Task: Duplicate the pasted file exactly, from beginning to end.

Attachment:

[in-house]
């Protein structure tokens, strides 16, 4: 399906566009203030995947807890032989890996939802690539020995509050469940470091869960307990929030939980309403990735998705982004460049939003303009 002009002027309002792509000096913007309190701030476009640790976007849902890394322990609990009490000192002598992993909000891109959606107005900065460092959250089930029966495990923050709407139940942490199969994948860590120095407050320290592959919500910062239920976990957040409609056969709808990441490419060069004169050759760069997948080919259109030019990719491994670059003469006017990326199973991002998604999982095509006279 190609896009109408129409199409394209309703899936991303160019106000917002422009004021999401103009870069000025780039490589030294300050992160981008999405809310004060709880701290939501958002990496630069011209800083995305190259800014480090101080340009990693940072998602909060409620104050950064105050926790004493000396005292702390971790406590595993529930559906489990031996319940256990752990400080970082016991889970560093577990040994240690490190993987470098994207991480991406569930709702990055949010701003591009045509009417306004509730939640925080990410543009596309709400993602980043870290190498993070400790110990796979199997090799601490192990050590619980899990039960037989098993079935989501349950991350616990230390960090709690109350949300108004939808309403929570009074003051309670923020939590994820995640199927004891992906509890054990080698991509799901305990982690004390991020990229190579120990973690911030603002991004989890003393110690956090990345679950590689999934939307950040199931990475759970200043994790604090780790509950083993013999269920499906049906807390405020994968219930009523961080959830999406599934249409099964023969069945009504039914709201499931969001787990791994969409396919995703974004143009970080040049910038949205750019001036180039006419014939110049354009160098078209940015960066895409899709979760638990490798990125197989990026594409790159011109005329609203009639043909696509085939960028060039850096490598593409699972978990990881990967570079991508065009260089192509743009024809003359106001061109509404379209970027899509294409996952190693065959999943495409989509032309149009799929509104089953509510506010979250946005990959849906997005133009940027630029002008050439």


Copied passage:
[in-house]
């Protein structure tokens, strides 16, 4: 399906566009203030995947807890032989890996939802690539020995509050469940470091869960307990929030939980309403990735998705982004460049939003303009 002009002027309002792509000096913007309190701030476009640790976007849902890394322990609990009490000192002598992993909000891109959606107005900065460092959250089930029966495990923050709407139940942490199969994948860590120095407050320290592959919500910062239920976990957040409609056969709808990441490419060069004169050759760069997948080919259109030019990719491994670059003469006017990326199973991002998604999982095509006279 190609896009109408129409199409394209309703899936991303160019106000917002422009004021999401103009870069000025780039490589030294300050992160981008999405809310004060709880701290939501958002990496630069011209800083995305190259800014480090101080340009990693940072998602909060409620104050950064105050926790004493000396005292702390971790406590595993529930559906489990031996319940256990752990400080970082016991889970560093577990040994240690490190993987470098994207991480991406569930709702990055949010701003591009045509009417306004509730939640925080990410543009596309709400993602980043870290190498993070400790110990796979199997090799601490192990050590619980899990039960037989098993079935989501349950991350616990230390960090709690109350949300108004939808309403929570009074003051309670923020939590994820995640199927004891992906509890054990080698991509799901305990982690004390991020990229190579120990973690911030603002991004989890003393110690956090990345679950590689999934939307950040199931990475759970200043994790604090780790509950083993013999269920499906049906807390405020994968219930009523961080959830999406599934249409099964023969069945009504039914709201499931969001787990791994969409396919995703974004143009970080040049910038949205750019001036180039006419014939110049354009160098078209940015960066895409899709979760638990490798990125197989990026594409790159011109005329609203009639043909696509085939960028060039850096490598593409699972978990990881990967570079991508065009260089192509743009024809003359106001061109509404379209970027899509294409996952190693065959999943495409989509032309149009799929509104089953509510506010979250946005990959849906997005133009940027630029002008050439």